"Twinkle, twinkle, little star. How I wonder what you are. Up above the world so high, like a diamond in the sky..."

I bet a lot of you read that with the tune in your mind! As a matter of fact, I'm quite sure the song alone has brought so many memories of when you were really little to you: all the rhymes you learnt in Nursery and primary school, the excitement of singing them and all the memories that come with them. This is completely normal and the interesting thing is that the time difference between when you first learnt them and now is overwhelming!

Well, they are nursery rhymes and you still remember them, but come to think of it, do you remember -vividly - how to define many of the terms you learnt 5 months ago? 2 months ago? Last week? It's very hard for most people to reply all the above questions positively, despite the fact that the time difference between when you learnt them and now is relatively small. This is perfectly normal as people tend to remember less things, at a time, as they grow up.

"Train up a child in the way he should go and when he is old, he will never depart from it". This is a popular maxim that explains, in clearer terms, that children are much more likely to remember and apply what they have learnt faster and better than adults. This is due to the fact that the brain of the child is relatively free and can be likened to a sponge (it can soak up as much information as possible, per time). Most experts who are concerned about the brain and education of children believe that children have more neurons actively creating new connections than adults do, so they can learn much more easily than adults can. Also, the brain of a child is very creative and free from stress. Adults, on the other hand, have a lot of things to think about, per time. Their brains are put to unnecessary stress and tension, thereby making it a herculean task to remember even the slightest of things -some people even forget their own birthdays!

As adults, in order to improve the way we remember things, it is pertinent that we apply some memory rules. Psychology Today lists 8 strategies for remembering:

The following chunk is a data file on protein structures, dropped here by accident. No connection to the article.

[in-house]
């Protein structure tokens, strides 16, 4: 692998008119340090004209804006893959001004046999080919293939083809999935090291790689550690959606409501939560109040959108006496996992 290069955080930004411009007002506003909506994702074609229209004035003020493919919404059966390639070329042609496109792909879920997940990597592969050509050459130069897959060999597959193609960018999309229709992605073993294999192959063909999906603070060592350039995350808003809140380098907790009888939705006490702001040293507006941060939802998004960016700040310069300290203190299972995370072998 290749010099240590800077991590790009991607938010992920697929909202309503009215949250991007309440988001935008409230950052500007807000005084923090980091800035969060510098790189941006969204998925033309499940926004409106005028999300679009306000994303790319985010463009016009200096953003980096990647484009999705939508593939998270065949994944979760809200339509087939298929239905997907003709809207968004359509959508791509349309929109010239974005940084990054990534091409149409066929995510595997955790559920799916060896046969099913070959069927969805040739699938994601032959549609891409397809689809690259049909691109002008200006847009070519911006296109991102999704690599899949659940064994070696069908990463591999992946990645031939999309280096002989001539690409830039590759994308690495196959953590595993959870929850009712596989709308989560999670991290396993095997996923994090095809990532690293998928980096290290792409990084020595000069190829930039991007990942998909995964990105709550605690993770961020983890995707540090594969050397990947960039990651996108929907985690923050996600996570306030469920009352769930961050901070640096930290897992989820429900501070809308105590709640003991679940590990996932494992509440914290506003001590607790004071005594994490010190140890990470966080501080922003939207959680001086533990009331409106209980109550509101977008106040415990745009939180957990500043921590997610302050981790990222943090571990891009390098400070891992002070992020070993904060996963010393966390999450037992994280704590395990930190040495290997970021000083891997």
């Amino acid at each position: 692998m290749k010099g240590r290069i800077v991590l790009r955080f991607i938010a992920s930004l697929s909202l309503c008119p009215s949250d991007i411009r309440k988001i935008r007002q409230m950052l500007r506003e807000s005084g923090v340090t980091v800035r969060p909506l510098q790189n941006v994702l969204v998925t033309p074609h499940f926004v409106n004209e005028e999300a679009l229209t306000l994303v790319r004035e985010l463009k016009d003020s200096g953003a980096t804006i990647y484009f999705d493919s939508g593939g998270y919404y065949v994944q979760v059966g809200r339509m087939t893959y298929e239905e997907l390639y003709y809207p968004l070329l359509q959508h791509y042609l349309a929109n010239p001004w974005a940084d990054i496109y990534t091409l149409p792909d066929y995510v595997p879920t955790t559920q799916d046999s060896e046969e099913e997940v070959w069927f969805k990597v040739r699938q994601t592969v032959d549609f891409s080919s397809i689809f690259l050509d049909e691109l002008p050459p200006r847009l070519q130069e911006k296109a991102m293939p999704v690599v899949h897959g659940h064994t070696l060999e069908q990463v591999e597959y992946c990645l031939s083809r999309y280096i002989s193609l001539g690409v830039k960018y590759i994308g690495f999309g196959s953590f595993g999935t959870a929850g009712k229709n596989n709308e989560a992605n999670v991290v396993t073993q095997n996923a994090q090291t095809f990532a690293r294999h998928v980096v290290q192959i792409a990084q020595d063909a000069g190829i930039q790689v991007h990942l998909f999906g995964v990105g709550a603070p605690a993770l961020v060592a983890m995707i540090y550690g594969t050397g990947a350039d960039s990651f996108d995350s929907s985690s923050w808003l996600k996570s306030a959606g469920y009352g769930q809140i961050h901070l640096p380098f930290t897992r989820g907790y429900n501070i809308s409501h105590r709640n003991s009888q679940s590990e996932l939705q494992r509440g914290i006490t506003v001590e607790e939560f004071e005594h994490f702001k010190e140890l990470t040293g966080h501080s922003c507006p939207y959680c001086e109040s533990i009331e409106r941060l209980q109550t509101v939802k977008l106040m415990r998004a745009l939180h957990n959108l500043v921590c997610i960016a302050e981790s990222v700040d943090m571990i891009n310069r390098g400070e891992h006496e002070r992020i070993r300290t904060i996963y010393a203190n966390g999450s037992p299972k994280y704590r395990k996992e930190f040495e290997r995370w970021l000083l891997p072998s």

1. Become interested in what you're learning. We're all better remembering what interests us. Few people, for example, have a difficult time remembering the names of people they find attractive. If you're not intrinsically interested in what you're learning or trying to remember, you must find a way to become so.

2. Find a way to leverage your visual memory. You'll be astounded by how much more this will enable you to remember. For example, imagine you're at a party and are introduced to five people in quick succession. How can you quickly memorize their names? Pick out a single defining visual characteristic of each person and connect it to a visual representation of their name, preferably through an action of some kind. Here's another example: How often do you forget where you left your keys, your notebook, or your wallet? The next time you put something down somewhere, pause a moment to notice where you've placed it, and then in your mind, blow it up. If you visualize the explosion in enough detail, you won't forget where you put it. Remember: Memory is predominantly visual.
3. Create a mental memory tree. If you're trying to memorize a large number of facts, find a way to relate them in your mind visually with a memory tree. Construct big branches first, then leaves. Branches and leaves should carry labels that are personally meaningful to you in some way, and the organization of the facts ("leaves") should be logical. It's been well recognized since the 1950's we remember "bits" of information better if we chunk them. For example, it's easier to remember 467890 as "467" and "890" than as six individual digits.

4. Associate what you're trying to learn with what you already know. It seems the more mental connections we have to a piece of information, the more successful we'll be in remembering it. This is why using mnemonics actually improves recall.

5. Write out the items to be memorized over and over and over. Writing out facts in lists improves recall if you make yourself learn the lists actively instead of passively. In other words, don't just copy the list of facts you're trying to learn but actively recall each item you wish to learn and then write it down again and again and again. In doing this, you are, in effect, teaching yourself what you're trying to learn—and as all teachers know, the best way to ensure you know something is to have to teach it. This method has the added benefit of immediately showing you exactly which facts haven't made it into your long-term memory so you can focus more attention on learning them rather than wasting time reinforcing facts you already know.

6. When reading for retention, summarize each paragraph in the margin. This requires you to think about what you're reading, recycle it, and teach it to yourself again. Even take the concepts you're learning and reason forward with them; apply them to imagined novel situations, which creates more neural connections to reinforce the memory.

7. Do most of your studying in the afternoon. Though you may identify yourself as a "morning person" or "evening person", at least one study suggests your ability to memorize isn't influenced as much by what time of day you perceive yourself to be most alert but by the time of day you actually study—afternoon appearing to be the best.

8. Get adequate sleep to consolidate and retain memories. Not just at night, after you've studied, but the day before you study as well. It is far better to do this than to stay up cramming all night for an exam.

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